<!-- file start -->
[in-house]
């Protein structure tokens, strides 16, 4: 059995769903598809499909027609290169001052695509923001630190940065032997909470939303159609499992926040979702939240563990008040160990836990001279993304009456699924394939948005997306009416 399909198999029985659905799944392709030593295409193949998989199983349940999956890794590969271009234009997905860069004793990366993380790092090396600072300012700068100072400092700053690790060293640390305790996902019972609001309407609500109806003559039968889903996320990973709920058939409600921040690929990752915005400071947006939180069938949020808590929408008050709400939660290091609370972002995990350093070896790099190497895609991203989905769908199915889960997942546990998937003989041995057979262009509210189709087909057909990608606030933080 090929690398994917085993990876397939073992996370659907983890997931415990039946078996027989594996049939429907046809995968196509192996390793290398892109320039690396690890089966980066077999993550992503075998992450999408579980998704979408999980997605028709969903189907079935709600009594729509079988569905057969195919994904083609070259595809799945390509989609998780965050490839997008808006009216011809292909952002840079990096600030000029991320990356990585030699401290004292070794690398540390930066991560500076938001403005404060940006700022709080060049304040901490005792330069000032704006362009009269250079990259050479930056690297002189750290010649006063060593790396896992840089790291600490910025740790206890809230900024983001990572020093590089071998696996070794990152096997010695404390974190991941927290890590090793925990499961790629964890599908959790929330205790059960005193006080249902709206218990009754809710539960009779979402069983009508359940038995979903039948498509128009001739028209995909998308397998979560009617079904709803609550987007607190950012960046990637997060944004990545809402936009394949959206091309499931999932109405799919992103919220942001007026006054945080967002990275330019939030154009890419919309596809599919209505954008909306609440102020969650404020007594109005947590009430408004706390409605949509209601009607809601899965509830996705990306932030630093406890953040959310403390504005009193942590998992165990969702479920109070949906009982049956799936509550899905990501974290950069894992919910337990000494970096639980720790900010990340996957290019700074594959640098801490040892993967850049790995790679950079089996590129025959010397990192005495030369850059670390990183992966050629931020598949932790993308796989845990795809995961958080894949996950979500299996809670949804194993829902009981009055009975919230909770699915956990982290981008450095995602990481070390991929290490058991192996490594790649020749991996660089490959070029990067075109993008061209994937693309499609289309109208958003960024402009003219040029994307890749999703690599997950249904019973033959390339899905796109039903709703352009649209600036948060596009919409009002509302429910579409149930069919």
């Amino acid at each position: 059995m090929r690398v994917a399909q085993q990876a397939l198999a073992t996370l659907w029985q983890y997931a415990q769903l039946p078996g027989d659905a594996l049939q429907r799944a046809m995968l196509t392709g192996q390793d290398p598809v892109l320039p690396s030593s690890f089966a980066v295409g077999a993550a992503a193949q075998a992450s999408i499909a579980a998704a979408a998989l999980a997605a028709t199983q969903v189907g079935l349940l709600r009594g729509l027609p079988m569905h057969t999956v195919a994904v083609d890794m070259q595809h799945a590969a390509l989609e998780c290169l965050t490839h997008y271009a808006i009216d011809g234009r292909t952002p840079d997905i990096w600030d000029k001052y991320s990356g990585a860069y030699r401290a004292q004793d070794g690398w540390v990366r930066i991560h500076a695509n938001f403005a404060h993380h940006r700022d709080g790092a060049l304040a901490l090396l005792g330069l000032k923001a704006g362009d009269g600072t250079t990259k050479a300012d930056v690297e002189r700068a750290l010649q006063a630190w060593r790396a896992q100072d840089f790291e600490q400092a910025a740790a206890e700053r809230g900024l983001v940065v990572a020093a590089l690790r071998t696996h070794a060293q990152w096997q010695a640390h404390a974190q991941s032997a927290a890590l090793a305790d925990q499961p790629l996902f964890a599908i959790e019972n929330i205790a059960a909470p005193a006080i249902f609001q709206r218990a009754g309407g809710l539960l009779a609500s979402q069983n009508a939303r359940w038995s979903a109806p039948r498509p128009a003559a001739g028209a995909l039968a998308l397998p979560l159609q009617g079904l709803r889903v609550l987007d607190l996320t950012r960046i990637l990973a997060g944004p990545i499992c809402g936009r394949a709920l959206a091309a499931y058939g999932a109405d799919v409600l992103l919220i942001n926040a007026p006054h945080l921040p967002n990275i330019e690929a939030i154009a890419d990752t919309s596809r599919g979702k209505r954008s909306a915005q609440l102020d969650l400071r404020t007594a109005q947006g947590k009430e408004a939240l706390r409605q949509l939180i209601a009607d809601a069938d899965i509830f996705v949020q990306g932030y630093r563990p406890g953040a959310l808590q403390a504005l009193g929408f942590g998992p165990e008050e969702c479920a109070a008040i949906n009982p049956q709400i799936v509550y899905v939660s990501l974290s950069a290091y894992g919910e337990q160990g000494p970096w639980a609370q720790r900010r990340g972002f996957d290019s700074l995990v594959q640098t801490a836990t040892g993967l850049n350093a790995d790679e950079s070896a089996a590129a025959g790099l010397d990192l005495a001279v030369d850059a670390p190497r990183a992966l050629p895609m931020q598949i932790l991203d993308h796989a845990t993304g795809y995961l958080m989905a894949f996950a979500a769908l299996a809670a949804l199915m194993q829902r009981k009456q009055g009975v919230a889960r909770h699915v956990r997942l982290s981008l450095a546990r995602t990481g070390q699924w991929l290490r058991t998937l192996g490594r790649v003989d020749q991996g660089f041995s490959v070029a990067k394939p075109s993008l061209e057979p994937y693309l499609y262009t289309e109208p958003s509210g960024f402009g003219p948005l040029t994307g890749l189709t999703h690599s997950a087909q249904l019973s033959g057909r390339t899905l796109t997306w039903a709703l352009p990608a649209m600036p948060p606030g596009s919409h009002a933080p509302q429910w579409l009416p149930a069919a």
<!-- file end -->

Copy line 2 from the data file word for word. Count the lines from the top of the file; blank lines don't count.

């Protein structure tokens, strides 16, 4: 059995769903598809499909027609290169001052695509923001630190940065032997909470939303159609499992926040979702939240563990008040160990836990001279993304009456699924394939948005997306009416 399909198999029985659905799944392709030593295409193949998989199983349940999956890794590969271009234009997905860069004793990366993380790092090396600072300012700068100072400092700053690790060293640390305790996902019972609001309407609500109806003559039968889903996320990973709920058939409600921040690929990752915005400071947006939180069938949020808590929408008050709400939660290091609370972002995990350093070896790099190497895609991203989905769908199915889960997942546990998937003989041995057979262009509210189709087909057909990608606030933080 090929690398994917085993990876397939073992996370659907983890997931415990039946078996027989594996049939429907046809995968196509192996390793290398892109320039690396690890089966980066077999993550992503075998992450999408579980998704979408999980997605028709969903189907079935709600009594729509079988569905057969195919994904083609070259595809799945390509989609998780965050490839997008808006009216011809292909952002840079990096600030000029991320990356990585030699401290004292070794690398540390930066991560500076938001403005404060940006700022709080060049304040901490005792330069000032704006362009009269250079990259050479930056690297002189750290010649006063060593790396896992840089790291600490910025740790206890809230900024983001990572020093590089071998696996070794990152096997010695404390974190991941927290890590090793925990499961790629964890599908959790929330205790059960005193006080249902709206218990009754809710539960009779979402069983009508359940038995979903039948498509128009001739028209995909998308397998979560009617079904709803609550987007607190950012960046990637997060944004990545809402936009394949959206091309499931999932109405799919992103919220942001007026006054945080967002990275330019939030154009890419919309596809599919209505954008909306609440102020969650404020007594109005947590009430408004706390409605949509209601009607809601899965509830996705990306932030630093406890953040959310403390504005009193942590998992165990969702479920109070949906009982049956799936509550899905990501974290950069894992919910337990000494970096639980720790900010990340996957290019700074594959640098801490040892993967850049790995790679950079089996590129025959010397990192005495030369850059670390990183992966050629931020598949932790993308796989845990795809995961958080894949996950979500299996809670949804194993829902009981009055009975919230909770699915956990982290981008450095995602990481070390991929290490058991192996490594790649020749991996660089490959070029990067075109993008061209994937693309499609289309109208958003960024402009003219040029994307890749999703690599997950249904019973033959390339899905796109039903709703352009649209600036948060596009919409009002509302429910579409149930069919």